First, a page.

Administration to slash TARP cost $200 billion

White House expected to propose using that money to fund massive job creation program, according to officials.

The Obama Administration is expected to slash the estimated cost of the Troubled Asset Relief Program by $200 billion, effectively paving the way for what is expected be a massive federal jobs program.

The latest projection, which will be officially unveiled by the White House Tuesday, would cut TARP's price tag to $141 billion, according to a Treasury Department official.

The administration is expected to propose using a portion of that money to fund a national jobs creation program, White House officials told CNN.

President Obama will likely recommend using the $200 billion to fund a series of projects, including building bridges and roads, and weatherizing homes, as well as providing further aid to the unemployed and to small businesses.

Such a move is certain to draw the ire of Republican lawmakers, who have railed against using any leftover bailout funds or money that has been paid back by banks for any new projects.

Many have not only proposed shutting down the program altogether, but argued that any unallocated TARP funds should go toward cutting the nation's bloated deficit. Treasury currently estimates that the annual deficit for fiscal year 2010 will hit a record $1.5 trillion.

"I think that we ought to cut spending, first and foremost," House Minority Leader John Boehner, R-Ohio, said Friday, following a House Republican meeting on job creation, aimed at rivaling a similar summit sponsored by President Obama.

Obama: Use TARP for job creation

White House projections on the cost of TARP have been coming down in recent months.

In August, the administration had projected that the long-term costs of running TARP would reach $341 billion.

That outlook has improved as banks have raced to repay government aid. To date, banks have returned some $71 billion to taxpayers, according to the Treasury Department.

And that number continues to grow. Last week, Bank of America (BAC, Fortune 500) announced plans to repay the $45 billion in taxpayer aid it received over the past year.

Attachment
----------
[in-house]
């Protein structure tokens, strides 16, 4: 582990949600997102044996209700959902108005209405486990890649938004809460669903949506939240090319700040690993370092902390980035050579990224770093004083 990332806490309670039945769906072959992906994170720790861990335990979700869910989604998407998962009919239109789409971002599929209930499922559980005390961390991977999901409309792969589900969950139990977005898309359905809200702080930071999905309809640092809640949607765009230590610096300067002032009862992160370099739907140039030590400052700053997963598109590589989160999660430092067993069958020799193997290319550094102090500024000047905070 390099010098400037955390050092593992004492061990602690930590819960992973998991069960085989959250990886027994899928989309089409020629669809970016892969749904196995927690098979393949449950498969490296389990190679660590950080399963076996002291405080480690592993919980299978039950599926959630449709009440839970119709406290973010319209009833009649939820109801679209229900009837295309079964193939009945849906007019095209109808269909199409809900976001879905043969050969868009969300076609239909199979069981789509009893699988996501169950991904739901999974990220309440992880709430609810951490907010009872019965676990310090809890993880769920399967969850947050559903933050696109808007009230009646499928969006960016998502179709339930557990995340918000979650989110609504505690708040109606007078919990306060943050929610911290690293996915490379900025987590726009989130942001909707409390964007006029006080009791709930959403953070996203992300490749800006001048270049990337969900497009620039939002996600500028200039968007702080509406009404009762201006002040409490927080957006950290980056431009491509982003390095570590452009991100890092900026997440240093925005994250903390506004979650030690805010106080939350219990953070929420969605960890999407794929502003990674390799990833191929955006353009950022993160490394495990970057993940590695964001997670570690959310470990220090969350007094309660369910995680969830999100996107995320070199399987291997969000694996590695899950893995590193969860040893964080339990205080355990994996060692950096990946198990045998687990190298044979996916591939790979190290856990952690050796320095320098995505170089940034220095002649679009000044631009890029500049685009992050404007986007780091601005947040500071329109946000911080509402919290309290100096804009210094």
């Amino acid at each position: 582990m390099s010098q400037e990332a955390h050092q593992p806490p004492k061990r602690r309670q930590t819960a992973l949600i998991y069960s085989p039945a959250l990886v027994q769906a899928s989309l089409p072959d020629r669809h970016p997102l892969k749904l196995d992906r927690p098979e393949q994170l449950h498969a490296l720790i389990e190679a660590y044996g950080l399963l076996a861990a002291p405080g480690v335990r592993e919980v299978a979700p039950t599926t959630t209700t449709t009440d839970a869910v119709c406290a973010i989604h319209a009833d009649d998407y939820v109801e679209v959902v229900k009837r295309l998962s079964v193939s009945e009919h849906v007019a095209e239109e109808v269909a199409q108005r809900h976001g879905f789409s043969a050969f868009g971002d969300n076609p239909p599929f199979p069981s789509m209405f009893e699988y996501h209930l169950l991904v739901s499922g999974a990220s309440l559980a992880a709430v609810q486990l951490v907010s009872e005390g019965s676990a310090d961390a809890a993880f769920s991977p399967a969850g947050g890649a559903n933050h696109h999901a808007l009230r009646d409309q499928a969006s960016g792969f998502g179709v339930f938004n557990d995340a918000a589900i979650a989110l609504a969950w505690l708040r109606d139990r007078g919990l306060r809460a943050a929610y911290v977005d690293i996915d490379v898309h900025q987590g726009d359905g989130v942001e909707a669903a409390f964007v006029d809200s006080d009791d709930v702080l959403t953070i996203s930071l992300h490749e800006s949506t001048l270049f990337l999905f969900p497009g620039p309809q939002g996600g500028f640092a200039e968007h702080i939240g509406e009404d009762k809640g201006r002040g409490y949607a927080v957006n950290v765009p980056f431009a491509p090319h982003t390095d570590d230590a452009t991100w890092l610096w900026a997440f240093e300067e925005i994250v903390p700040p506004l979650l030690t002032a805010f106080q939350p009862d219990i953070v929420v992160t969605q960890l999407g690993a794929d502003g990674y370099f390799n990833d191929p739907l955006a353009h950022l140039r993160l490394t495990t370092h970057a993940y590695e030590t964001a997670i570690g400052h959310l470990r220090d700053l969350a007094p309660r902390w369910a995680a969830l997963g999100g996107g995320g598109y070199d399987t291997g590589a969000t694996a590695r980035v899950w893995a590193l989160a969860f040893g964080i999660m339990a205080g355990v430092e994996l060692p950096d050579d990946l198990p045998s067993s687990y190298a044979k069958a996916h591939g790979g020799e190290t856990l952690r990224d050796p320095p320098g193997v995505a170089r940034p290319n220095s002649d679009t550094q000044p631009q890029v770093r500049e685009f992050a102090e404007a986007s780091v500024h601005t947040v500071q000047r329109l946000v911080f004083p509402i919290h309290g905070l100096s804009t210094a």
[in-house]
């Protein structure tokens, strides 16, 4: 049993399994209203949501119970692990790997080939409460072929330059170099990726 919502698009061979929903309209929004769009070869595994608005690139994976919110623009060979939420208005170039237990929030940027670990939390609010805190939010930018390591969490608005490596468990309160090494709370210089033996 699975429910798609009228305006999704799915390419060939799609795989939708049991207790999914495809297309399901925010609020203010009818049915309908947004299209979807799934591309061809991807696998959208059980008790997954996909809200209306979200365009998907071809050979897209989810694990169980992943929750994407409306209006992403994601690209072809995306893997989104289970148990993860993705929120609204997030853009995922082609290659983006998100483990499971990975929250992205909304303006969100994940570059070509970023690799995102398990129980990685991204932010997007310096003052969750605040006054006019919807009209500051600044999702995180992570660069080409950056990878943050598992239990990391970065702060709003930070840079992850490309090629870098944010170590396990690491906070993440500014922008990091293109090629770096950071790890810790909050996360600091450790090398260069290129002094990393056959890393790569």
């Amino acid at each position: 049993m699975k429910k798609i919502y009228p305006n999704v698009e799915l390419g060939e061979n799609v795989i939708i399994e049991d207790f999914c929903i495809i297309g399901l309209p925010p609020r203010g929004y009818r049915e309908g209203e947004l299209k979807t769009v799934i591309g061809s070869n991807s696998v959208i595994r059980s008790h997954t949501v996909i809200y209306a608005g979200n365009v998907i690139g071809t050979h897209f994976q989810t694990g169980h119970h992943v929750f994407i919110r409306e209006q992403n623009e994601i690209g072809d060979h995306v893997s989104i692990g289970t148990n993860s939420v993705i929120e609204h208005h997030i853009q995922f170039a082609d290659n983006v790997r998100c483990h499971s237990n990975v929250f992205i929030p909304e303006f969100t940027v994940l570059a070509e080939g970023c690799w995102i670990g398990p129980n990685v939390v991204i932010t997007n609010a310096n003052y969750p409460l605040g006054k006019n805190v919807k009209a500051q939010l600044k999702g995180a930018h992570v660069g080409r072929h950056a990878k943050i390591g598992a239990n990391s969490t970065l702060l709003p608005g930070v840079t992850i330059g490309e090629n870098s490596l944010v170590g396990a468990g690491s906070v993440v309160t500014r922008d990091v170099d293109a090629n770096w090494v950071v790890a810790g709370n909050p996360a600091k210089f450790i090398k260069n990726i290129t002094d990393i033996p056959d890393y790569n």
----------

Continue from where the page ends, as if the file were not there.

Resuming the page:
Additionally, taxpayers have pocketed another $10 billion in interest payments stemming from these investments, according to recent Treasury Department estimates.

A losing proposition

However, the American public is still expected to incur a massive loss in the end -- the question is just how much it will be. A separate estimate issued earlier this year by the Congressional Budget Office warned that TARP will ultimately cost taxpayers approximately $159 billion.

Not only are there considerable costs associated with running TARP, but many of its subsidiary programs are widely viewed as losing propositions.

For instance, the $27 billion that has been spent on the administration's "Making Home Affordable" program, is money that taxpayers are unlikely to see ever again according to the Office of the Special Inspector General for TARP, the watchdog group created to monitor the program.

At the same time, there have been significant doubts whether the government will ever be able to recoup the money spent rescuing companies like General Motors, Chrysler and insurer AIG

TARP repayment doesn't help consumers

AIG, for example, has said it has not generated enough earnings to repay the remaining $62 billion it owes the government, despite recording two straight profitable quarters.

And last month, the government effectively lost the $2.3 billion it had invested in small business lender CIT Group, after the company filed for bankruptcy.

Treasury currently has $133 billion invested in both large and small lenders, under TARP's capital purchase program, which was launched last fall to get credit flowing in the U.S. economy again.

By David Ellis,

4:52 AM

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